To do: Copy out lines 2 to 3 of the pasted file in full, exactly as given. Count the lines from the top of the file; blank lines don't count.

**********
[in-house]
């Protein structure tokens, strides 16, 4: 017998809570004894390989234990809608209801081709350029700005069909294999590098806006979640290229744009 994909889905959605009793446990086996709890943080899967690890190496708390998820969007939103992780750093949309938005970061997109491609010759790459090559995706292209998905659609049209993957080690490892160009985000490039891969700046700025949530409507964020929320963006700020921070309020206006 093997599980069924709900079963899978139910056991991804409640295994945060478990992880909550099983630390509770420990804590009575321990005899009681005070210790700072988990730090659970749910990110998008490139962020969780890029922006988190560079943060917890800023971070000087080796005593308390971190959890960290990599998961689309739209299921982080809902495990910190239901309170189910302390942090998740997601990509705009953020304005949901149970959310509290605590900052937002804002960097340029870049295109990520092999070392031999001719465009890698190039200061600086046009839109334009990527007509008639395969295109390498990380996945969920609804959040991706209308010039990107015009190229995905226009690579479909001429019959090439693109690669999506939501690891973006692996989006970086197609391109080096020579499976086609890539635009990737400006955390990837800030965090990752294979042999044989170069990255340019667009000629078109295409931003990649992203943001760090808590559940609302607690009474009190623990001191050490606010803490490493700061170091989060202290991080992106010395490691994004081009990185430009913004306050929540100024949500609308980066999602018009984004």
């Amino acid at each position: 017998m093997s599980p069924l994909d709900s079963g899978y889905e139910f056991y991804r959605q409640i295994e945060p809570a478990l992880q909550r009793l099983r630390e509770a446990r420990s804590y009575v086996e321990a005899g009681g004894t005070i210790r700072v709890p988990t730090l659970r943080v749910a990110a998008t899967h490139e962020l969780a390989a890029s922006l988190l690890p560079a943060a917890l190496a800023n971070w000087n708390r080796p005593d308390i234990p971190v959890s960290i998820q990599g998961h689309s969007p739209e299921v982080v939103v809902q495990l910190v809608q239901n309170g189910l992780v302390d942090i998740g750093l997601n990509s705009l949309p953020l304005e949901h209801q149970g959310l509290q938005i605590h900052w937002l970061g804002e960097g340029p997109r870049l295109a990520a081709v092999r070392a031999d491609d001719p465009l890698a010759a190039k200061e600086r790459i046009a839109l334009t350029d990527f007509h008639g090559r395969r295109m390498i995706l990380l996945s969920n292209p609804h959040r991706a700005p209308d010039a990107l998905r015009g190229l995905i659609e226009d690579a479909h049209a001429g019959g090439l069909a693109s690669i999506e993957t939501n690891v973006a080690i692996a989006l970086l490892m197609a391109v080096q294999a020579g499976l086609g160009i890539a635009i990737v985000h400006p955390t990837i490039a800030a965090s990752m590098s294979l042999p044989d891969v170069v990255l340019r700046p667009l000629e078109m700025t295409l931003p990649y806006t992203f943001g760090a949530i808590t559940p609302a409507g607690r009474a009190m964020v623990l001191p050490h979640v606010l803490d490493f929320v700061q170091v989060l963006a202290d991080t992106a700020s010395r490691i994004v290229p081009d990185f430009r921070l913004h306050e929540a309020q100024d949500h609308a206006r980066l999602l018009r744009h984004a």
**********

């Protein structure tokens, strides 16, 4: 017998809570004894390989234990809608209801081709350029700005069909294999590098806006979640290229744009 994909889905959605009793446990086996709890943080899967690890190496708390998820969007939103992780750093949309938005970061997109491609010759790459090559995706292209998905659609049209993957080690490892160009985000490039891969700046700025949530409507964020929320963006700020921070309020206006 093997599980069924709900079963899978139910056991991804409640295994945060478990992880909550099983630390509770420990804590009575321990005899009681005070210790700072988990730090659970749910990110998008490139962020969780890029922006988190560079943060917890800023971070000087080796005593308390971190959890960290990599998961689309739209299921982080809902495990910190239901309170189910302390942090998740997601990509705009953020304005949901149970959310509290605590900052937002804002960097340029870049295109990520092999070392031999001719465009890698190039200061600086046009839109334009990527007509008639395969295109390498990380996945969920609804959040991706209308010039990107015009190229995905226009690579479909001429019959090439693109690669999506939501690891973006692996989006970086197609391109080096020579499976086609890539635009990737400006955390990837800030965090990752294979042999044989170069990255340019667009000629078109295409931003990649992203943001760090808590559940609302607690009474009190623990001191050490606010803490490493700061170091989060202290991080992106010395490691994004081009990185430009913004306050929540100024949500609308980066999602018009984004």
């Amino acid at each position: 017998m093997s599980p069924l994909d709900s079963g899978y889905e139910f056991y991804r959605q409640i295994e945060p809570a478990l992880q909550r009793l099983r630390e509770a446990r420990s804590y009575v086996e321990a005899g009681g004894t005070i210790r700072v709890p988990t730090l659970r943080v749910a990110a998008t899967h490139e962020l969780a390989a890029s922006l988190l690890p560079a943060a917890l190496a800023n971070w000087n708390r080796p005593d308390i234990p971190v959890s960290i998820q990599g998961h689309s969007p739209e299921v982080v939103v809902q495990l910190v809608q239901n309170g189910l992780v302390d942090i998740g750093l997601n990509s705009l949309p953020l304005e949901h209801q149970g959310l509290q938005i605590h900052w937002l970061g804002e960097g340029p997109r870049l295109a990520a081709v092999r070392a031999d491609d001719p465009l890698a010759a190039k200061e600086r790459i046009a839109l334009t350029d990527f007509h008639g090559r395969r295109m390498i995706l990380l996945s969920n292209p609804h959040r991706a700005p209308d010039a990107l998905r015009g190229l995905i659609e226009d690579a479909h049209a001429g019959g090439l069909a693109s690669i999506e993957t939501n690891v973006a080690i692996a989006l970086l490892m197609a391109v080096q294999a020579g499976l086609g160009i890539a635009i990737v985000h400006p955390t990837i490039a800030a965090s990752m590098s294979l042999p044989d891969v170069v990255l340019r700046p667009l000629e078109m700025t295409l931003p990649y806006t992203f943001g760090a949530i808590t559940p609302a409507g607690r009474a009190m964020v623990l001191p050490h979640v606010l803490d490493f929320v700061q170091v989060l963006a202290d991080t992106a700020s010395r490691i994004v290229p081009d990185f430009r921070l913004h306050e929540a309020q100024d949500h609308a206006r980066l999602l018009r744009h984004a």